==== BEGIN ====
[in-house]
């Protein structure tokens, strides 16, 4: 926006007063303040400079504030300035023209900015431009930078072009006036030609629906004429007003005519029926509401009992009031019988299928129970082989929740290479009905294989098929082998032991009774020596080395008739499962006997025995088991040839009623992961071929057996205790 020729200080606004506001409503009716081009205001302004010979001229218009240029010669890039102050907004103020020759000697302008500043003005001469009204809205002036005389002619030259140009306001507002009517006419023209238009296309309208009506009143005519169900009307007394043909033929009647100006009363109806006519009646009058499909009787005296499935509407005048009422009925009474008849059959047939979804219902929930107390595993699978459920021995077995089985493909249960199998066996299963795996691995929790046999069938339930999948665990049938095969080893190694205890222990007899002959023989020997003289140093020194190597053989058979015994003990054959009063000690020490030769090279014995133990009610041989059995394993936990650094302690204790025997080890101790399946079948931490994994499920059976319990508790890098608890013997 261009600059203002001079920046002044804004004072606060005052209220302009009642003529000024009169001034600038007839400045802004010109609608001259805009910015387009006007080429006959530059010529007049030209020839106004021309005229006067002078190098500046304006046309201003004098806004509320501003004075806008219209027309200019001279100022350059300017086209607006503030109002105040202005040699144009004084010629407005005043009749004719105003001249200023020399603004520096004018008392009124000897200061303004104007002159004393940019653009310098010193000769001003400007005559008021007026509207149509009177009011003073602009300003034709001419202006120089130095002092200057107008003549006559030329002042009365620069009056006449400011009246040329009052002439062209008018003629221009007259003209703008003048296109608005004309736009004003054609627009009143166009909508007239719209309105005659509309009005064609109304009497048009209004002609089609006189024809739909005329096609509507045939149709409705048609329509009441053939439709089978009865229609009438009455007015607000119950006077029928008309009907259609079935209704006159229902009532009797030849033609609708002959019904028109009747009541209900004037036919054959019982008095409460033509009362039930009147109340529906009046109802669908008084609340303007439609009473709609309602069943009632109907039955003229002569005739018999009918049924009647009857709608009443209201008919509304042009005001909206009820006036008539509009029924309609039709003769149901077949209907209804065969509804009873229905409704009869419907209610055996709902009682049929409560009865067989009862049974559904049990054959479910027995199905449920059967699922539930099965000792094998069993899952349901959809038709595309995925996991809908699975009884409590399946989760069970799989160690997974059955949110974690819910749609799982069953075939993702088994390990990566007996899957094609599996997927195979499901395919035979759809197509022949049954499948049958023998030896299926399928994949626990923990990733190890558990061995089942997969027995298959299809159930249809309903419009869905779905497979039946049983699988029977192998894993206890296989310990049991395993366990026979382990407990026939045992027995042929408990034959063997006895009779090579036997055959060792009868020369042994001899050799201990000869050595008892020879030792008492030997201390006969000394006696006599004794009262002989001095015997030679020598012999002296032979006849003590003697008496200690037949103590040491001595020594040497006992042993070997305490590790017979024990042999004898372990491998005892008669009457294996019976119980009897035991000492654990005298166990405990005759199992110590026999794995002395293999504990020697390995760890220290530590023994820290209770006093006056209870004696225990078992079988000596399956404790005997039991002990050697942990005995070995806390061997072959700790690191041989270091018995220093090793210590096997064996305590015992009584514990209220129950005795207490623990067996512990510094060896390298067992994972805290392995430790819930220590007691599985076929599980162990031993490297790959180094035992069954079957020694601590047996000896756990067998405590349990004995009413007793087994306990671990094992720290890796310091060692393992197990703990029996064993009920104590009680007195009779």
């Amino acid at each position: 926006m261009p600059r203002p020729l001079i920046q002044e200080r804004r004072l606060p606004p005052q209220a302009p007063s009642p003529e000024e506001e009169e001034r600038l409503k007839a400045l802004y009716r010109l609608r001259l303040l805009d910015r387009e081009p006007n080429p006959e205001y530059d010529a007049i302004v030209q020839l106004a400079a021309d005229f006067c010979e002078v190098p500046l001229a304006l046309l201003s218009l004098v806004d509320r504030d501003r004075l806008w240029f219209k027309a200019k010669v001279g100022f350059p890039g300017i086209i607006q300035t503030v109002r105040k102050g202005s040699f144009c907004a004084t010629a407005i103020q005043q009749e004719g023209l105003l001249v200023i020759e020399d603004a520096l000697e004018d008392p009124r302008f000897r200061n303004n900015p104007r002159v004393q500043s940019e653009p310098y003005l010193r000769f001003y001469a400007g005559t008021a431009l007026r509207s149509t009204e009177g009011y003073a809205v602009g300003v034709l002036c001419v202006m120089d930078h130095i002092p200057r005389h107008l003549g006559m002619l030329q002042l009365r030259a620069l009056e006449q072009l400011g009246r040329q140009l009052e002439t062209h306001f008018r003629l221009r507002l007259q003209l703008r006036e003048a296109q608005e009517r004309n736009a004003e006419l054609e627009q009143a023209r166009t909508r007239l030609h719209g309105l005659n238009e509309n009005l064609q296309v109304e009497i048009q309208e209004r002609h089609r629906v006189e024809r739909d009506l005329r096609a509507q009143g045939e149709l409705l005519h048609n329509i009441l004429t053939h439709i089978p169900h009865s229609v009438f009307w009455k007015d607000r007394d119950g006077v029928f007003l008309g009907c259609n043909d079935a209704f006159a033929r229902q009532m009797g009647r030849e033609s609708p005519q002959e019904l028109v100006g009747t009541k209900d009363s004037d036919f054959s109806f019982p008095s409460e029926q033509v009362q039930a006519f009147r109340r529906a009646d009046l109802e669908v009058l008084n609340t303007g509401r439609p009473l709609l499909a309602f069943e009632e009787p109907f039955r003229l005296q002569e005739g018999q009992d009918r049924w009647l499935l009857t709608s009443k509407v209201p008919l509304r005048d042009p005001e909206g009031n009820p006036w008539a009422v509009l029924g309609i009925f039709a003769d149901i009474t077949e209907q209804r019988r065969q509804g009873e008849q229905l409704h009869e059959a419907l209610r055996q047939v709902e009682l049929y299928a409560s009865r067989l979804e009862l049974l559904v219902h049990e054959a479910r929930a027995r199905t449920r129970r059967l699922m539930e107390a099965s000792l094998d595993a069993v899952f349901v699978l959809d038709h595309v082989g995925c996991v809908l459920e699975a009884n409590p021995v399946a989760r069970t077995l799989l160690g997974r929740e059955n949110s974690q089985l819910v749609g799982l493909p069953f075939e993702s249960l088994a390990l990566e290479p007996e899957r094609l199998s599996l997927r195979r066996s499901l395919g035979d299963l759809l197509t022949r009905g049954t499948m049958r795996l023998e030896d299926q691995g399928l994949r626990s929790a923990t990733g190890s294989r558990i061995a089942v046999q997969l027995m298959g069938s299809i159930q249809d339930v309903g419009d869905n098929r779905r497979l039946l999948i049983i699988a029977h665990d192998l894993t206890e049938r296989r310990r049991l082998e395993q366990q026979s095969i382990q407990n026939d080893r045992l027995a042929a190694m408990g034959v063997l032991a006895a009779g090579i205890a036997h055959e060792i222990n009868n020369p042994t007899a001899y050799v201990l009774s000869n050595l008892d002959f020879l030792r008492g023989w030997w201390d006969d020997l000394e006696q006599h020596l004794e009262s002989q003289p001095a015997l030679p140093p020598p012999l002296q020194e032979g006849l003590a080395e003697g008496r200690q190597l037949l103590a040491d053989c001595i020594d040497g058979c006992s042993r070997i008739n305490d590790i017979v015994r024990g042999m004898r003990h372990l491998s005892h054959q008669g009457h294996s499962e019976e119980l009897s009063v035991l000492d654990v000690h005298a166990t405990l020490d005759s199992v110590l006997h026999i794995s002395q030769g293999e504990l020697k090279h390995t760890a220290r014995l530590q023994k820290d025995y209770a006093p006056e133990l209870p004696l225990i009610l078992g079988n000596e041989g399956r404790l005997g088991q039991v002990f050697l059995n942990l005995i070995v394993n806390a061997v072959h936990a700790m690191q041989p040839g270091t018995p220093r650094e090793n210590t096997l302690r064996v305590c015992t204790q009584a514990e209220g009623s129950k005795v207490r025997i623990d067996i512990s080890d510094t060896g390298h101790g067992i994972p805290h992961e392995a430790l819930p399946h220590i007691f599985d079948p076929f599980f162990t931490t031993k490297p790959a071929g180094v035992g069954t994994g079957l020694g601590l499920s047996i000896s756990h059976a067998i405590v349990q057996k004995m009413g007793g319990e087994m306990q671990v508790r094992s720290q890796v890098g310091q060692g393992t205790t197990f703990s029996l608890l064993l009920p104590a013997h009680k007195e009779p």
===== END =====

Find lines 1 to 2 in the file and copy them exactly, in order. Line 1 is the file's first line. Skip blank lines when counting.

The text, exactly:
[in-house]
């Protein structure tokens, strides 16, 4: 926006007063303040400079504030300035023209900015431009930078072009006036030609629906004429007003005519029926509401009992009031019988299928129970082989929740290479009905294989098929082998032991009774020596080395008739499962006997025995088991040839009623992961071929057996205790 020729200080606004506001409503009716081009205001302004010979001229218009240029010669890039102050907004103020020759000697302008500043003005001469009204809205002036005389002619030259140009306001507002009517006419023209238009296309309208009506009143005519169900009307007394043909033929009647100006009363109806006519009646009058499909009787005296499935509407005048009422009925009474008849059959047939979804219902929930107390595993699978459920021995077995089985493909249960199998066996299963795996691995929790046999069938339930999948665990049938095969080893190694205890222990007899002959023989020997003289140093020194190597053989058979015994003990054959009063000690020490030769090279014995133990009610041989059995394993936990650094302690204790025997080890101790399946079948931490994994499920059976319990508790890098608890013997 261009600059203002001079920046002044804004004072606060005052209220302009009642003529000024009169001034600038007839400045802004010109609608001259805009910015387009006007080429006959530059010529007049030209020839106004021309005229006067002078190098500046304006046309201003004098806004509320501003004075806008219209027309200019001279100022350059300017086209607006503030109002105040202005040699144009004084010629407005005043009749004719105003001249200023020399603004520096004018008392009124000897200061303004104007002159004393940019653009310098010193000769001003400007005559008021007026509207149509009177009011003073602009300003034709001419202006120089130095002092200057107008003549006559030329002042009365620069009056006449400011009246040329009052002439062209008018003629221009007259003209703008003048296109608005004309736009004003054609627009009143166009909508007239719209309105005659509309009005064609109304009497048009209004002609089609006189024809739909005329096609509507045939149709409705048609329509009441053939439709089978009865229609009438009455007015607000119950006077029928008309009907259609079935209704006159229902009532009797030849033609609708002959019904028109009747009541209900004037036919054959019982008095409460033509009362039930009147109340529906009046109802669908008084609340303007439609009473709609309602069943009632109907039955003229002569005739018999009918049924009647009857709608009443209201008919509304042009005001909206009820006036008539509009029924309609039709003769149901077949209907209804065969509804009873229905409704009869419907209610055996709902009682049929409560009865067989009862049974559904049990054959479910027995199905449920059967699922539930099965000792094998069993899952349901959809038709595309995925996991809908699975009884409590399946989760069970799989160690997974059955949110974690819910749609799982069953075939993702088994390990990566007996899957094609599996997927195979499901395919035979759809197509022949049954499948049958023998030896299926399928994949626990923990990733190890558990061995089942997969027995298959299809159930249809309903419009869905779905497979039946049983699988029977192998894993206890296989310990049991395993366990026979382990407990026939045992027995042929408990034959063997006895009779090579036997055959060792009868020369042994001899050799201990000869050595008892020879030792008492030997201390006969000394006696006599004794009262002989001095015997030679020598012999002296032979006849003590003697008496200690037949103590040491001595020594040497006992042993070997305490590790017979024990042999004898372990491998005892008669009457294996019976119980009897035991000492654990005298166990405990005759199992110590026999794995002395293999504990020697390995760890220290530590023994820290209770006093006056209870004696225990078992079988000596399956404790005997039991002990050697942990005995070995806390061997072959700790690191041989270091018995220093090793210590096997064996305590015992009584514990209220129950005795207490623990067996512990510094060896390298067992994972805290392995430790819930220590007691599985076929599980162990031993490297790959180094035992069954079957020694601590047996000896756990067998405590349990004995009413007793087994306990671990094992720290890796310091060692393992197990703990029996064993009920104590009680007195009779």